For Children and Adolescents
Parents seek treatment at Bryn Mawr Psychological Associates for ADHD behaviors at home, school, and in the community. All of our therapists are experienced in effective behavioral, parenting, and social learning interventions to improve the child’s daily functioning across these settings.
Many parents who see psychologists are concerned about treating their children with medication before trying other options and wish to try behavioral interventions first. However, when indicated we will make recommendations for consultation with child psychiatrists or pediatricians in the area to assist with understanding of the pros and cons of medications for ADHD.
Assessment / Diagnosis
Parents seek our expertise in determining if their child’s behavioral difficulties are be symptomatic of Attention Deficit Disorder (ADD) or Attention Deficit Disorder with Hyperactivity (ADHD). We follow the guidelines of the American Academy of Pediatrics for appropriate assessment and diagnosis of ADHD.
A typical assessment entails:
1. Initial meeting with parents to gather present concerns, careful behavioral history, school issues, and family mental health history.
2. Standardized behavior checklists completed by parents that provide normative data of their child compared with typical children of the same age.
3. Observation of the child at school if appropriate.
4. Interview of teacher and gathering of teacher behavior checklists.
5. Review of records: report cards, teacher comments, and prior reports.
6. Interview of child.
7. Feedback meeting with parents that includes discussion of assessment results and specific recommendations. If indicated, recommendations may include empirically based behavioral/parenting strategies to assist with home and school behavior, referral to local child psychiatrists for medication consult and second opinion (if desired by the parent), books for adults and children, support groups, etc.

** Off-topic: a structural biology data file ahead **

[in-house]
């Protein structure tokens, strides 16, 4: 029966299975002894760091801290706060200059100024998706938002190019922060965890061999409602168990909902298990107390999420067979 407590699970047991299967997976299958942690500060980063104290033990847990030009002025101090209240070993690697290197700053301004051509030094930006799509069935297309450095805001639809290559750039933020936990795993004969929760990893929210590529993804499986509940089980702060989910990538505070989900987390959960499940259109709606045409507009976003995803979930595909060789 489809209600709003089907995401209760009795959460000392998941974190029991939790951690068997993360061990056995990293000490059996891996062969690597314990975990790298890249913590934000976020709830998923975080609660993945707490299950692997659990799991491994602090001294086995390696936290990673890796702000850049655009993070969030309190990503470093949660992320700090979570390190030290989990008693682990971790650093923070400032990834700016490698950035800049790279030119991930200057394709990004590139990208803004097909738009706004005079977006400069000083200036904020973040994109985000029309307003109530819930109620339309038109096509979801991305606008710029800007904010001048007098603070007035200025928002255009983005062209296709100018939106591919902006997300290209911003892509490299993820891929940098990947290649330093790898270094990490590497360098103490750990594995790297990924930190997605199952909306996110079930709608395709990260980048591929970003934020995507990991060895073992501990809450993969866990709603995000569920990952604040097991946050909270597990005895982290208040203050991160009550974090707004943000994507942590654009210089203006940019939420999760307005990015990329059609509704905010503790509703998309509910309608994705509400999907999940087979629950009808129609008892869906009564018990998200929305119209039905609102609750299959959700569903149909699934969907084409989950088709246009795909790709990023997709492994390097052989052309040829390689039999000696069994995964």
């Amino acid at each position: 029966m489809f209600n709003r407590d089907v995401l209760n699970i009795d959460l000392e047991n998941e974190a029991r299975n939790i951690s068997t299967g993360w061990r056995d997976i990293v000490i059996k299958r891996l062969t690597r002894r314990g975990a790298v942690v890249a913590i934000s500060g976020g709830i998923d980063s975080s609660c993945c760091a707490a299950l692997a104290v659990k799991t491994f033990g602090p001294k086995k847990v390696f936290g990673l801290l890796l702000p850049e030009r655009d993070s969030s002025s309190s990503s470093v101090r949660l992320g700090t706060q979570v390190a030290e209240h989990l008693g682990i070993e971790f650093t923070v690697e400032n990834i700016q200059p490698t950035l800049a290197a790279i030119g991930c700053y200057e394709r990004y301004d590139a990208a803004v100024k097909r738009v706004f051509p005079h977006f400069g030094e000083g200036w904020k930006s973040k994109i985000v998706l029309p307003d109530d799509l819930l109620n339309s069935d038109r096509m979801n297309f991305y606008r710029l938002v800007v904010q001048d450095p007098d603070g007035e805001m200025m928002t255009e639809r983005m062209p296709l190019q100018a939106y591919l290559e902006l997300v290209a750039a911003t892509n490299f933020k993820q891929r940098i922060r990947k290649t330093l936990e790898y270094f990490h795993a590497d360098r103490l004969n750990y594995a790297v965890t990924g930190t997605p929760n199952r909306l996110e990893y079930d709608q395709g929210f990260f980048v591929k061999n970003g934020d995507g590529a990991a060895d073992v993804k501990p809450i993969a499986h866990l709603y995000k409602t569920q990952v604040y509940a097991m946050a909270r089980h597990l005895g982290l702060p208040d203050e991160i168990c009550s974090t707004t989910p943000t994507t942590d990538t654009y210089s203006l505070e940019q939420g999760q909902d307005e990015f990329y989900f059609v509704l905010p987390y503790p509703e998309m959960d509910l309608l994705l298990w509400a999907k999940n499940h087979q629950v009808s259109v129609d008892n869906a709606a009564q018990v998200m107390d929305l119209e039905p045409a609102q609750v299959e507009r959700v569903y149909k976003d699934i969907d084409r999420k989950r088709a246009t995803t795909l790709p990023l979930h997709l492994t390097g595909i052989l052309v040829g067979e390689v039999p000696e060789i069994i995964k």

8. Psychologist participation in a school planning meeting to assist with IEP/504/teacher interventions.
9. Brief report or letter.
Comprehensive Psychoeducational Evaluation
Some children and adolescents are in need of a more comprehensive evaluation for ADHD because of additional challenges of academic issues, executive functioning problems, anxiety, depressed mood, and family stress. Click here for information about Comprehensive Psychoeducational Testing.
It is not uncommon for adults with ADD/ADHD to struggle with some of the following: Emotional regulation, organizational skills, impulsive behavior, procrastination, forgetfulness, low self-esteem, and sometimes substance use problems. These challenges frequently have an adverse impact on personal relationships at home and performance issues in the workplace and at college. Several of our psychologists provide therapy for adults seeking help with these concerns.
Assessment / Diagnosis
Requests for brief Adult ADHD evaluations come from adults of all ages, their parent or spouse, or their physician. Sometimes there is a desire/curiosity to see if the diagnosis fits. At other times an assessment is requested to help determine if the criteria for diagnosis is met so that the client might pursue accommodations or a medication evaluation with their physician.
This evaluation generally consists of completion of standardized rating forms of ADHD and Executive Functioning symptoms, interview of the client, gathering data from a family member if indicated, and gathering data about symptoms and functioning in childhood. Sometimes a letter confirming the results for the physician is requested.
Click here for additional information about Adult ADHD evaluations.